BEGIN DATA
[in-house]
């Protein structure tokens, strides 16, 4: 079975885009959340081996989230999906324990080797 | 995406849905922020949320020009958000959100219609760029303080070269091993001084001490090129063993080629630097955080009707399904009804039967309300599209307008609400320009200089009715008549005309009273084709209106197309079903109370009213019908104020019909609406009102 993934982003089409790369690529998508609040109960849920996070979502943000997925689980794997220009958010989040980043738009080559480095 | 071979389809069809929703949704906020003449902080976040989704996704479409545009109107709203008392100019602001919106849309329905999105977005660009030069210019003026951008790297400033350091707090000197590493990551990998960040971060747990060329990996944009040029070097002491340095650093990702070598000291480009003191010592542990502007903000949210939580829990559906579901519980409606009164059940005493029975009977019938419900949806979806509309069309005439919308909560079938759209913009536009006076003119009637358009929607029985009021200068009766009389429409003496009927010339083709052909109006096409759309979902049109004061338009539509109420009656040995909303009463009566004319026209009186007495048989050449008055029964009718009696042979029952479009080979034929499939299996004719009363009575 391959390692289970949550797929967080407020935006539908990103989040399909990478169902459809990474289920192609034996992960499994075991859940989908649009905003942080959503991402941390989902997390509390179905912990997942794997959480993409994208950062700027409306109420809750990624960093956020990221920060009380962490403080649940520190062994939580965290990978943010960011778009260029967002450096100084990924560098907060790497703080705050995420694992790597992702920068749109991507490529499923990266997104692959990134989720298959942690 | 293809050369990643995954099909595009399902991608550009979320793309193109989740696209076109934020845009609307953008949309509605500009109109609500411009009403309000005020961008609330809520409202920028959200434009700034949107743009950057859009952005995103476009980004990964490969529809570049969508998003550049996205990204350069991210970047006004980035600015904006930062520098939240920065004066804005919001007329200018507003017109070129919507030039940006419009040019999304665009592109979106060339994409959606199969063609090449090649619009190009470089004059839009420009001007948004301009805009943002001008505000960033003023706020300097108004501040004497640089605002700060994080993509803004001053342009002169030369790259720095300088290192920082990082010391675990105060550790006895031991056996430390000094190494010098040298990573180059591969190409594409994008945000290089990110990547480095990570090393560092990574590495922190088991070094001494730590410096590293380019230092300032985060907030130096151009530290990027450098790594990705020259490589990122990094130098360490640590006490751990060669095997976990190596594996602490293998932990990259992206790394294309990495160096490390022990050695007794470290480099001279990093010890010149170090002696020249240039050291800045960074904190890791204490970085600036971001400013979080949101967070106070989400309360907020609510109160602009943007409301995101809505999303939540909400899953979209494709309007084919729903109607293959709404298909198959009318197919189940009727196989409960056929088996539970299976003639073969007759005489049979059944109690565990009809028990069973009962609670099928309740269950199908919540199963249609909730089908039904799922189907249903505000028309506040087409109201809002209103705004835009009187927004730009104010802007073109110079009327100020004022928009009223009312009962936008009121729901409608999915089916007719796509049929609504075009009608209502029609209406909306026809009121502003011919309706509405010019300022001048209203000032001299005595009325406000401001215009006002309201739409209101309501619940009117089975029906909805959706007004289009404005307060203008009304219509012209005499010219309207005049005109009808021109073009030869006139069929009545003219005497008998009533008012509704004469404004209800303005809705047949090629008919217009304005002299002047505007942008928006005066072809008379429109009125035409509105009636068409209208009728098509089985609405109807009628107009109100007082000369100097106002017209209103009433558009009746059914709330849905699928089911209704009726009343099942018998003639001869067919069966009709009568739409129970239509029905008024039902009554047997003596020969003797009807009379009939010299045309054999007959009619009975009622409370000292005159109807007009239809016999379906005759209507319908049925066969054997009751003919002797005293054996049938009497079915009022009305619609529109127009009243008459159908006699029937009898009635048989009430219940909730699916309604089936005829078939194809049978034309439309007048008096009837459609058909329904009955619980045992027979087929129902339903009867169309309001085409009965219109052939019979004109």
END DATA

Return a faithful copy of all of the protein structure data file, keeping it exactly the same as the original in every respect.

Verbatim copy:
[in-house]
């Protein structure tokens, strides 16, 4: 079975885009959340081996989230999906324990080797 | 995406849905922020949320020009958000959100219609760029303080070269091993001084001490090129063993080629630097955080009707399904009804039967309300599209307008609400320009200089009715008549005309009273084709209106197309079903109370009213019908104020019909609406009102 993934982003089409790369690529998508609040109960849920996070979502943000997925689980794997220009958010989040980043738009080559480095 | 071979389809069809929703949704906020003449902080976040989704996704479409545009109107709203008392100019602001919106849309329905999105977005660009030069210019003026951008790297400033350091707090000197590493990551990998960040971060747990060329990996944009040029070097002491340095650093990702070598000291480009003191010592542990502007903000949210939580829990559906579901519980409606009164059940005493029975009977019938419900949806979806509309069309005439919308909560079938759209913009536009006076003119009637358009929607029985009021200068009766009389429409003496009927010339083709052909109006096409759309979902049109004061338009539509109420009656040995909303009463009566004319026209009186007495048989050449008055029964009718009696042979029952479009080979034929499939299996004719009363009575 391959390692289970949550797929967080407020935006539908990103989040399909990478169902459809990474289920192609034996992960499994075991859940989908649009905003942080959503991402941390989902997390509390179905912990997942794997959480993409994208950062700027409306109420809750990624960093956020990221920060009380962490403080649940520190062994939580965290990978943010960011778009260029967002450096100084990924560098907060790497703080705050995420694992790597992702920068749109991507490529499923990266997104692959990134989720298959942690 | 293809050369990643995954099909595009399902991608550009979320793309193109989740696209076109934020845009609307953008949309509605500009109109609500411009009403309000005020961008609330809520409202920028959200434009700034949107743009950057859009952005995103476009980004990964490969529809570049969508998003550049996205990204350069991210970047006004980035600015904006930062520098939240920065004066804005919001007329200018507003017109070129919507030039940006419009040019999304665009592109979106060339994409959606199969063609090449090649619009190009470089004059839009420009001007948004301009805009943002001008505000960033003023706020300097108004501040004497640089605002700060994080993509803004001053342009002169030369790259720095300088290192920082990082010391675990105060550790006895031991056996430390000094190494010098040298990573180059591969190409594409994008945000290089990110990547480095990570090393560092990574590495922190088991070094001494730590410096590293380019230092300032985060907030130096151009530290990027450098790594990705020259490589990122990094130098360490640590006490751990060669095997976990190596594996602490293998932990990259992206790394294309990495160096490390022990050695007794470290480099001279990093010890010149170090002696020249240039050291800045960074904190890791204490970085600036971001400013979080949101967070106070989400309360907020609510109160602009943007409301995101809505999303939540909400899953979209494709309007084919729903109607293959709404298909198959009318197919189940009727196989409960056929088996539970299976003639073969007759005489049979059944109690565990009809028990069973009962609670099928309740269950199908919540199963249609909730089908039904799922189907249903505000028309506040087409109201809002209103705004835009009187927004730009104010802007073109110079009327100020004022928009009223009312009962936008009121729901409608999915089916007719796509049929609504075009009608209502029609209406909306026809009121502003011919309706509405010019300022001048209203000032001299005595009325406000401001215009006002309201739409209101309501619940009117089975029906909805959706007004289009404005307060203008009304219509012209005499010219309207005049005109009808021109073009030869006139069929009545003219005497008998009533008012509704004469404004209800303005809705047949090629008919217009304005002299002047505007942008928006005066072809008379429109009125035409509105009636068409209208009728098509089985609405109807009628107009109100007082000369100097106002017209209103009433558009009746059914709330849905699928089911209704009726009343099942018998003639001869067919069966009709009568739409129970239509029905008024039902009554047997003596020969003797009807009379009939010299045309054999007959009619009975009622409370000292005159109807007009239809016999379906005759209507319908049925066969054997009751003919002797005293054996049938009497079915009022009305619609529109127009009243008459159908006699029937009898009635048989009430219940909730699916309604089936005829078939194809049978034309439309007048008096009837459609058909329904009955619980045992027979087929129902339903009867169309309001085409009965219109052939019979004109």